Fr. Fedor's Homily Notes

Sixteenth Sunday of the Year – July 19, 2020


Wisdom 12: 13, 16-19 – Romans 8: 26-27 – Matthew 13: 24-30


Along with the parish maintenance personnel, I join in appreciation for the encouraging comments made about the appearance of the parish grounds. For myself, I see working on the property as a type of parable in itself. God has given us the beauty of creation. We work with that creation in a way to enhance this little part of it that we have been given. This is a reminder of the idea that we work in union with God to do the best that we can with the possibilities given to beautify he gift of life we have all received.


As to the particular parable we heard from Jesus today, I have to admit that my immediate reaction would be to side with the workers who wanted tear out the weeds that had appeared. They wanted to do it immediately. But we ca gain deeper insight into the lesson Jesus is proposing when the thoughts found in the reading from the Book of Wisdom are considered. That message to us is about God’s actions on our behalf.


We all realize that in the course of our living weeds appear along the way. We fail, we distance ourselves from God in various ways. Rather than immediately being condemned for such failures, our loving God patiently waits for us to grow and mature. Like wheat that grows to be ready for a bountiful harvest. The weeds will be eliminated, and discarded at that point.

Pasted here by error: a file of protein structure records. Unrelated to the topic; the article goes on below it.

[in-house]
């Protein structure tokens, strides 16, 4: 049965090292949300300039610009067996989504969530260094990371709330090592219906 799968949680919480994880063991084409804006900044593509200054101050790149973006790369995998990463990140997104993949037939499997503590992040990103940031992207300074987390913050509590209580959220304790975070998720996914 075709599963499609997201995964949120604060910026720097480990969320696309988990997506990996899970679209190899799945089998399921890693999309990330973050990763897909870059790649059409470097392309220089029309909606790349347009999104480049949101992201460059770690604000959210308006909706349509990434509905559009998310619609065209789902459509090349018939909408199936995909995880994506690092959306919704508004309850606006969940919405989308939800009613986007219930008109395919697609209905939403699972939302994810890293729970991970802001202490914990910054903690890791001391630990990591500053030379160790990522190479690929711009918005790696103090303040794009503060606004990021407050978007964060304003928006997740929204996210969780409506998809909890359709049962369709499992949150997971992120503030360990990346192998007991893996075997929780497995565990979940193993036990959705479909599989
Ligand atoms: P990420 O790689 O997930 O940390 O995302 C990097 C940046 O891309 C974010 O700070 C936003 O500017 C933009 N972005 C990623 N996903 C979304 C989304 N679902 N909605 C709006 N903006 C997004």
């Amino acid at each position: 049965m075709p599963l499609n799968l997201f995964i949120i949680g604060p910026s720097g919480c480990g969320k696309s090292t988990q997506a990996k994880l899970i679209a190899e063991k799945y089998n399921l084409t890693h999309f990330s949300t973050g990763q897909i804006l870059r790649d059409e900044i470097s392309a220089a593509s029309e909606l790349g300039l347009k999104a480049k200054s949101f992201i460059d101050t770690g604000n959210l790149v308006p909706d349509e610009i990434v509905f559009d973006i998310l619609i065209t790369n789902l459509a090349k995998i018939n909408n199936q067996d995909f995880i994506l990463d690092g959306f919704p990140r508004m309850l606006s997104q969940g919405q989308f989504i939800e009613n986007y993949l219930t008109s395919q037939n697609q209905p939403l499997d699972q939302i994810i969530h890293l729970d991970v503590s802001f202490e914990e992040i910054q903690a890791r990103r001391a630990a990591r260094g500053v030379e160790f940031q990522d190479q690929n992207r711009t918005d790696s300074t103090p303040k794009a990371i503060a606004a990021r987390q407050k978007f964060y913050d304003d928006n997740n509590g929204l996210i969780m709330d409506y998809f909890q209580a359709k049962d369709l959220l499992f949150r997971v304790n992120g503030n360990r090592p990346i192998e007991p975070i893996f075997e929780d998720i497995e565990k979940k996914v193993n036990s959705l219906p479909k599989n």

So, we know that weeds know that weeds are present in our lives, what can we learn from them? First, that our lives are journeys. We still have work to do to realize the potential that is there if we truly wish to reflect godliness in our lives. Second, the Spirit of God, as St. Paul tells us, is with us. We are not alone in the journey of our lives. We van live in a partnership with our loving God. We can work with the Spirit of God to overcome barriers, to remove obstacle that we so often set up in our relationship with God, with others, and even with ourselves.


Weeds represent the continual struggles we have with ourselves. But they also point to the loving mercy of God that is available to us. In a prayer on the most solemn night of the Church’s year, the Easter Vigil, the following words are heard: “O felix culpa,” “O happy fault.” A humble acknowledgment of our failures gained for us a closer enduring relationship with God in the redeeming life, death and resurrection of Jesus Christ.


In a particular way this is brought home to us in our Catholic faith in the beauty of the Sacrament of Reconciliation, Confession. The celebration of the Sacrament is a specific opportunity to confront ourselves with our failures and to be reassured by another of the love and mercy of our God. In our lives and in the life of the Church that we are, weeds are present. But, more importantly, we are sacramentally assured in our Faith of the trust we have in the mercy and forgiveness of our good and gracious God.